3.3.8 Horny Goat Weed

Horny Goat Weed #

Binomial / Botanical Name Epimedium Grandiflorum
Street Names Horny Goat Weed; Barrenwort; Bishop’s Hat; Fairy Wings
Major Active Compound Icariin (Several Species)
Indigenous Source China, Japan, Korea
Form Capsule (Powdered Plant Matter)
RoA Oral
Personal Rating On Shulgin Scale +


Horny Goat Weed is often claimed to be an aphrodisiac and an aid to treat erectile dysfunction. Even established health sites weigh in on this aspect, with Webmd.com for instance tentatively stating that “Horny goat weed contains chemicals that might help increase blood flow and improve sexual function”. Wikipedia adds that “the herb has been used for this purpose in traditional Chinese medicine”.

However, I have also encountered occasional references to antidepressant-like effects. This will be the focus of my research, although for completeness I will document any change pertaining to libido (noting that I don’t suffer from erectile dysfunction).

Regarding supply, at time of writing this is widely sold as a herbal supplement and as an ingredient with other herbs. I purchased my sample of four 1000mg capsules from Amazon.co.uk, and was encouraged by the label, which stated the following:

Horny Goat Weed Extract. No added chemical fillers or extras 100% Natural Just as Nature Intended”.

Establishing dose wasn’t straight forward although there were a few references here and there. For example Rxlist.com offered “3-4 caps orally 90 minutes before sexual activity“, whilst Examine.com specified an estimated human dose of “900mg Icariin for a 150lb person“ for “testosterone boosting effects”.

I am in fact more or less this weight, and given that the vendor claimed that the sample supply contains 30% icariin, the dose broadly equates to three capsules. This is what I will go for.

I pop the capsules at 3:30pm with fizzy water. An hour later I feel warm and flushed, and a bit foggy. Certainly there is an effect although I wouldn’t say this was necessarily psychoactive.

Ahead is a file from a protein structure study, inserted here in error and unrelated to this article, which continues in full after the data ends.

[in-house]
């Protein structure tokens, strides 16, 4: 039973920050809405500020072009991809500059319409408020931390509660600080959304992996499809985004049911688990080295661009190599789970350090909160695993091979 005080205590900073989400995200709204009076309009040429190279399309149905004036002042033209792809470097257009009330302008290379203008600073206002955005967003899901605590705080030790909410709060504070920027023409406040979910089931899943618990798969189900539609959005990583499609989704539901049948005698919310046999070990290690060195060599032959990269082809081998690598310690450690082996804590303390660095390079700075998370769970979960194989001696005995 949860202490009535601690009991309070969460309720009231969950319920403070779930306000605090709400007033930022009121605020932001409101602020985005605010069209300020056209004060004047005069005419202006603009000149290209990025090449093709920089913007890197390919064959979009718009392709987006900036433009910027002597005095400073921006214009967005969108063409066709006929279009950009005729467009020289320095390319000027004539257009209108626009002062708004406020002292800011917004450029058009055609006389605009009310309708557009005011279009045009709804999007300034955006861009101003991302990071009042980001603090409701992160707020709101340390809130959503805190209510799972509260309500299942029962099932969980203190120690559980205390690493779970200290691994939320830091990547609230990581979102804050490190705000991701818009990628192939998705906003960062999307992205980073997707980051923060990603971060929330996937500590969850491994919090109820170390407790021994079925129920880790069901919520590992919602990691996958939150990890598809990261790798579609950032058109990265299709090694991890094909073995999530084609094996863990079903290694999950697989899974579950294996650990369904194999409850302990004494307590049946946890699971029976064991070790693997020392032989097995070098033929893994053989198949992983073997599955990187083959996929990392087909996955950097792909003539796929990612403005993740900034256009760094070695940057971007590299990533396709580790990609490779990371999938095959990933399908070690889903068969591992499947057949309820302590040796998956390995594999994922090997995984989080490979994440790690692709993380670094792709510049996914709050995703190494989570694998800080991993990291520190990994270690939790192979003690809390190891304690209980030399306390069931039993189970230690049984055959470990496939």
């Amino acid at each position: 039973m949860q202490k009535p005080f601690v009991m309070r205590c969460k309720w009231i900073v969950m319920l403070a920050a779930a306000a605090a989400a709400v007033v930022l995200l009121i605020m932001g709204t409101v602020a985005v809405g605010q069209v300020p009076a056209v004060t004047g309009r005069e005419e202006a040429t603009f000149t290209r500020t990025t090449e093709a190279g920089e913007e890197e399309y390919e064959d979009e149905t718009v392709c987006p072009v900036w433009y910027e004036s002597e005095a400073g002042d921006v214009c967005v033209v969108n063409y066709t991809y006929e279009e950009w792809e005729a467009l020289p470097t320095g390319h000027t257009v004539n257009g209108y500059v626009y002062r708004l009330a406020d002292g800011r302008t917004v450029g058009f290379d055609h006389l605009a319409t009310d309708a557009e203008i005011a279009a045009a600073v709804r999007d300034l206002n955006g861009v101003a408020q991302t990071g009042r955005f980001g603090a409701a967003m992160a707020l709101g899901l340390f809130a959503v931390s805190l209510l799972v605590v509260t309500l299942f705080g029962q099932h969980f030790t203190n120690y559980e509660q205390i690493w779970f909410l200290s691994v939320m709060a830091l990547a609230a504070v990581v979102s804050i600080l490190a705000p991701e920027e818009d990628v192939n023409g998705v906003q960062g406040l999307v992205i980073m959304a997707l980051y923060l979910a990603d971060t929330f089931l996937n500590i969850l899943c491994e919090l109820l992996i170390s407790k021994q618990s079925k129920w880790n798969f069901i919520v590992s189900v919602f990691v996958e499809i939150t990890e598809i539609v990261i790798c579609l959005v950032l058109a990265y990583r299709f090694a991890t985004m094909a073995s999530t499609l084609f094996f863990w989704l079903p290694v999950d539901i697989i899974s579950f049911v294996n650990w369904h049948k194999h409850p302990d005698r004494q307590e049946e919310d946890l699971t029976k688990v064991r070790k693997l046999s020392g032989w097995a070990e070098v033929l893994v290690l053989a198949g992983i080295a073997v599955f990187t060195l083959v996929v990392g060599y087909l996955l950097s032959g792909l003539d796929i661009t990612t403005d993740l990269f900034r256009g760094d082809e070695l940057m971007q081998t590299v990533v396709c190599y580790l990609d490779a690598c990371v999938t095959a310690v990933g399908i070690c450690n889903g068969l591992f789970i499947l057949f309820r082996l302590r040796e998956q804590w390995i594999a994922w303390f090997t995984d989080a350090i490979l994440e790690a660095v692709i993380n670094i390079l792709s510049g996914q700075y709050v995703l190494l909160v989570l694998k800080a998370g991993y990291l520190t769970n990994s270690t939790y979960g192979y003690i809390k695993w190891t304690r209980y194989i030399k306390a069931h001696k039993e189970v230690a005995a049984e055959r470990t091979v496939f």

On 90 minutes I am in the same space. I have a warm flush, with my face feeling hot, and I feel slightly dazed. It wouldn’t be too far off the mark to suggest that there are perhaps similarities to a sugar rush.

Regarding libido, there isn’t much to report. I have possibly more energy at my disposal, but there is no significant increase in sexual arousal or drive, compared to normal, even when testing via a couple of stimuli.

It is reasonable to state that there is a problem here. I have significant exposure to much more formidable chemsex drugs, such as methamphetamine and mephedrone (see the chemsex segment in Section 1 of this book), which could well be setting the bar far too high for this experiment. I didn’t expect to be anywhere near to that sort of benchmark, and I am not, but nonetheless, I feel that any effect in this area is quite minor. I note though that perhaps a higher dose might yield a better return.

After a couple of hours the flush and haze persists but it is possibly not as intense. I remain aware of a difference to my normal status, but this appears to be energy related rather than psychoactive.

I decide to check my blood pressure and heart rate. The former is fairly normal, but strangely my BPM is a little lower than usual. This of course could account for the slight fuzziness, although not the flush, at least in terms of a reason I can imagine.

During the course of the evening the effects fade slowly. I feel back to baseline by the time I retire to bed (9.30pm).

Overall I remain undecided regarding its status as a psychoactive. I wasn’t stimulated, but I did feel a sustained head rush and was a little hazy for some time. Certainly it isn’t an experiment I would repeat, as I felt that I got little of value from the experience, and although there was something to it, I would probably classify it as somewhat disappointing in terms of recreation.